A new report from Good Luck Have Fun reveals that several triple-A game developers are using an AI program for voice acting instead of human talent. The company behind the technology is Altered AI, which contains a library of voice performances, including around 20 professional voice actors.
Although it shares similarities with text-to-speech, which reads sentences back into audio, AI dubbing is considered more ethically risky. Since there are tools that can change a voice actor’s tone and type of voice, there was concern that the technology could be used to completely supplant voice actors.
NDAs mean that only two developers are explicitly named in the report: Infernal Blade Developer Ninja Theory is reportedly partnering with Altered. Additionally, Neon Giant reportedly used Altered for voice acting in their 2021 game, The Ascension.
The technology is typically used for prototyping purposes, according to Altered CEO Ioannis Agiomyrgiannakis, who argued that his company did for dubbing what YouTube did for video.
“When you have dialogue, you have a level of imagination. But when you bring the dialogue to the voice actors, it comes back and doesn’t seem as dynamic as you intended,” Agiomyrgiannakis explained. “We provide an intermediate stage where they can prototype the dialogue and have a checkpoint before entering the studio.”
Video games have had a difficult relationship with voice acting, with the American film actors guild SAG-AFTRA going on strike in 2017 on behalf of video game voice actors getting better pay and benefits. Several titles were significantly affected during this strike, including the life is strange prequel Before the storm and Mortal Kombat 11. A deal was finally reached, which ends in November this year.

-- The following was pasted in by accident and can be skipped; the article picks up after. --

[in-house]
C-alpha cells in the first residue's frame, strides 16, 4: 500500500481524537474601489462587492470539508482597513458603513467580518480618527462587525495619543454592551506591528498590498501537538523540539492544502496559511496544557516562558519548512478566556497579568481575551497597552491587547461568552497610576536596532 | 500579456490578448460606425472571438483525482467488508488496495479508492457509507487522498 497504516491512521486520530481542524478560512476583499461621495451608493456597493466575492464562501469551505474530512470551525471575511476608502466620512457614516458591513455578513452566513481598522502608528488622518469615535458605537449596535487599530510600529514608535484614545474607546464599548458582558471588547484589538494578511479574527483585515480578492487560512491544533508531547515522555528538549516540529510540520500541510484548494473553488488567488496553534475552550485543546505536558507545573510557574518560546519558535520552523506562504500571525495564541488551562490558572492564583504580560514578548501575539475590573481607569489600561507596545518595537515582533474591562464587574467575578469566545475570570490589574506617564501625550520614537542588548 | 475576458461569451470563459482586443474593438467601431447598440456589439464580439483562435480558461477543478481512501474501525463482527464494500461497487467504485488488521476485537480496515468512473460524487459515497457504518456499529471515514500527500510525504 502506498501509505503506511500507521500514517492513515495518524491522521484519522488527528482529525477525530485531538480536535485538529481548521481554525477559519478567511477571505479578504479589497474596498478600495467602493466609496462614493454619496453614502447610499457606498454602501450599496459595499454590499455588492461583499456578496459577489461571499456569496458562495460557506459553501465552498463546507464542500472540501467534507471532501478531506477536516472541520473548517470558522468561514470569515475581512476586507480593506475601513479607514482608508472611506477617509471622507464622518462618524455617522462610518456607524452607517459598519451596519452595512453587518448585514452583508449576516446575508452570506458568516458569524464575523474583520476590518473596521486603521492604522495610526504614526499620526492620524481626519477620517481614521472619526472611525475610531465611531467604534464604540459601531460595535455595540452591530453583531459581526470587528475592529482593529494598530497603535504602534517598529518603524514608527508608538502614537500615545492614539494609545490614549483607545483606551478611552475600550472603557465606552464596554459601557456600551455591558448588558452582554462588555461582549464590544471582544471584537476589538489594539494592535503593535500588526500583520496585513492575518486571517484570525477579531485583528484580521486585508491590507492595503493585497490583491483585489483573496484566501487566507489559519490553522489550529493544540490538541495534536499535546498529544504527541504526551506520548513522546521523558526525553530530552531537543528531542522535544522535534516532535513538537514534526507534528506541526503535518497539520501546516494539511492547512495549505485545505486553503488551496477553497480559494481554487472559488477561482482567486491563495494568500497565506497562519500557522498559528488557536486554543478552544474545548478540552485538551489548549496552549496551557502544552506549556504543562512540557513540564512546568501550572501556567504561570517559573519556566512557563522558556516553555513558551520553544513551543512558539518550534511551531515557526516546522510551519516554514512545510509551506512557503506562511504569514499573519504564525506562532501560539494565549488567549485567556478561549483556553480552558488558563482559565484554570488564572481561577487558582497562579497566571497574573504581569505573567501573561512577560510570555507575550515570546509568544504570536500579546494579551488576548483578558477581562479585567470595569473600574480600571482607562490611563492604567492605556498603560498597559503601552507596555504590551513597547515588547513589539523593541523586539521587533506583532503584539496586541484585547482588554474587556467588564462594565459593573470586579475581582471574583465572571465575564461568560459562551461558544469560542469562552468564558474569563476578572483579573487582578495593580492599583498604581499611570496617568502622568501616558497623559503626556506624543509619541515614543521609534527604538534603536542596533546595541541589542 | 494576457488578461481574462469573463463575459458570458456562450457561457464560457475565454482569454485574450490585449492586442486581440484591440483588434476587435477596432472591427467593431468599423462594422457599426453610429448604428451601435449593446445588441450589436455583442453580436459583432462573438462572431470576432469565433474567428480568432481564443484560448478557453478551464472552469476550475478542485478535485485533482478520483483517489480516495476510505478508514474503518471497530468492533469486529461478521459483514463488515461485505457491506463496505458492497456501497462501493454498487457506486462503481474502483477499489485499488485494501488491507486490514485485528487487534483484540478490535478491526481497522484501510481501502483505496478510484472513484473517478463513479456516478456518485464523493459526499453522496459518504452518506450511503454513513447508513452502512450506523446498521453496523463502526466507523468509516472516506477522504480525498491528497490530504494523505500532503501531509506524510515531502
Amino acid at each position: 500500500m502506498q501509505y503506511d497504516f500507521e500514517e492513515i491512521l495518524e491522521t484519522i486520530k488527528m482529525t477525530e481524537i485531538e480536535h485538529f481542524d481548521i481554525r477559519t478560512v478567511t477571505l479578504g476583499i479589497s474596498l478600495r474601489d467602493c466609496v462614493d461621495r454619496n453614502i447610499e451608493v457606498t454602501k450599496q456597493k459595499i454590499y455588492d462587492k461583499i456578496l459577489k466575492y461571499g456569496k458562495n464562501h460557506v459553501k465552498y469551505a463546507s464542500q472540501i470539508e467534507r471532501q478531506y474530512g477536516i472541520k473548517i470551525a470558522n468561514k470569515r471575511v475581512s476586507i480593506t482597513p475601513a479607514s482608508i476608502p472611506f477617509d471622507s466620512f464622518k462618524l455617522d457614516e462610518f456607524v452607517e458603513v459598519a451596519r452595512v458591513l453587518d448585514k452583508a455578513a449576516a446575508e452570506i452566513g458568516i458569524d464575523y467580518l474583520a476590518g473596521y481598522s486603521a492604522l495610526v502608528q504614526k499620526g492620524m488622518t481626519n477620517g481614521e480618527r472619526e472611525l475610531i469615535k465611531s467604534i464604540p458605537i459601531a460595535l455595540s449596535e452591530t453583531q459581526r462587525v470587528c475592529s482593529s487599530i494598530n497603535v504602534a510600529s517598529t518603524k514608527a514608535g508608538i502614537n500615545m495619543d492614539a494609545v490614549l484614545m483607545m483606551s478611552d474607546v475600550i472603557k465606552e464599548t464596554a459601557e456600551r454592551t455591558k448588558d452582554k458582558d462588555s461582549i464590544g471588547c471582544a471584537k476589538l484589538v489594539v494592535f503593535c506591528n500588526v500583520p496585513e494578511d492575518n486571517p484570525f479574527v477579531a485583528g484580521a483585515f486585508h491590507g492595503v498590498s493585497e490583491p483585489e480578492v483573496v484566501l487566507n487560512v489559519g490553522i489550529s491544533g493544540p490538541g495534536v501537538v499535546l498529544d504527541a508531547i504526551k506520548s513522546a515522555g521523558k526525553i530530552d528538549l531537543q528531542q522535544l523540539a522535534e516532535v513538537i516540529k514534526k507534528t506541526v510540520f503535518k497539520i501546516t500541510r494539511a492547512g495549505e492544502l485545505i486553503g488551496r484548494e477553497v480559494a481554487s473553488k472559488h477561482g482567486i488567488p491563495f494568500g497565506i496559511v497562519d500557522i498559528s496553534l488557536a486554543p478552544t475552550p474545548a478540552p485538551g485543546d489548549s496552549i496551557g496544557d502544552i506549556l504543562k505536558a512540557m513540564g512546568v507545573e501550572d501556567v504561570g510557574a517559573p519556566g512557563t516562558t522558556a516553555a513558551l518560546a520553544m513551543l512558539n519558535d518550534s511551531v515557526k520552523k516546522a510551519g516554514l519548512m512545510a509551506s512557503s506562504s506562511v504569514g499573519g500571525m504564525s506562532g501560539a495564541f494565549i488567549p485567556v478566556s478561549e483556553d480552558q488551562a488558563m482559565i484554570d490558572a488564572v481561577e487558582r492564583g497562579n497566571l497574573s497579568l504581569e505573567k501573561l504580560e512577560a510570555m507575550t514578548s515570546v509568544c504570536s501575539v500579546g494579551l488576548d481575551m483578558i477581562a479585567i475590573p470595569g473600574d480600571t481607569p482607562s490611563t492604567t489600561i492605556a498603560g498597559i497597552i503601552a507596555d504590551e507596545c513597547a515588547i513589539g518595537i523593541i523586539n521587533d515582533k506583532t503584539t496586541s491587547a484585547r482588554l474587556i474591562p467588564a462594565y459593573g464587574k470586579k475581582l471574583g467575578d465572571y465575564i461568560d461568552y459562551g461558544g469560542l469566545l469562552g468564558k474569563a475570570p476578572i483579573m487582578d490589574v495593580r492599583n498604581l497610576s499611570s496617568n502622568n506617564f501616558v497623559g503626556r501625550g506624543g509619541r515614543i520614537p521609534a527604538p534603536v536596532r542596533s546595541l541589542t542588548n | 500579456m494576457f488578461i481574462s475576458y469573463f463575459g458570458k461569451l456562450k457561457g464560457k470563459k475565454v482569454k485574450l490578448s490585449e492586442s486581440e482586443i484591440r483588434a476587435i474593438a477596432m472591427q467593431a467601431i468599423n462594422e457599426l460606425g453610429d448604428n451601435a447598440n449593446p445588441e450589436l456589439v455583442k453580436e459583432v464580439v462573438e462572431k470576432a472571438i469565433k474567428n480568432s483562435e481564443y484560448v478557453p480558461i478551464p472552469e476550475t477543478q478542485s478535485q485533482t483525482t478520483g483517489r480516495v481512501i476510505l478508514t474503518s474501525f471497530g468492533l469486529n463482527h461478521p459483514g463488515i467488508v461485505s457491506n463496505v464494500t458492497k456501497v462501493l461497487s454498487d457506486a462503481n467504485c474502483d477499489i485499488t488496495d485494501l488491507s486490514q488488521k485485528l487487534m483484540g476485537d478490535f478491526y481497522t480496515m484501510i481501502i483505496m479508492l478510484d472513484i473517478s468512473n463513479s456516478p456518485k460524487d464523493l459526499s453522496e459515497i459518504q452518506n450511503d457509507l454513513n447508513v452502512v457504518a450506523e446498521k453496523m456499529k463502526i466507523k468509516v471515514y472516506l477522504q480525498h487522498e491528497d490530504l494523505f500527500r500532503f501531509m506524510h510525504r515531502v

The argument has been made that voice AI is particularly useful for indie developers and can be used in tandem with established voice actors. But both Horizon’s Ashly Burch and Yuri Lowenthal from Marvel’s Spiderman argued that there are easier ways around this.
“SAG-AFTRA has a low-budget deal to address this issue,” Burch acknowledged. “It is specially designed so that independent developers can access quality VO without breaking the bank. […] if you’re looking for something human, nuanced and alive, AI just won’t cut it.”
What does AI mean for voice actors and their image?
For Lowenthal, the concern is specifically about software like this being used to exploit the talents of actors in games in which they would otherwise not be compensated.
“I know an actress who does a lot of performance capture and voice work and she’s seen her very specific move pop up in games she’s never even worked on,” he said. “This is a scary precedent that has already been set, and I want to start a conversation with AI companies about how we could protect actors, and again, the storytelling ecosystem.”
In a statement, SAG-AFTRA wrote that it would adapt its contracts to changing technology and protect voice actors from having their performances used against them.
“These new technologies offer exciting new opportunities, but can also pose potential threats to performers’ livelihoods. It is crucial that performers have control over the exploitation of their digital selves, are appropriately compensated for its use and are able to provide informed consent,” SAG-AFTRA wrote.
“We know change is coming. SAG-AFTRA is committed to protecting our members from unauthorized or inappropriate use of their voice, image or performance, regardless of the technology used. The best way for an artist to venturing into this new world is armed with a union contract.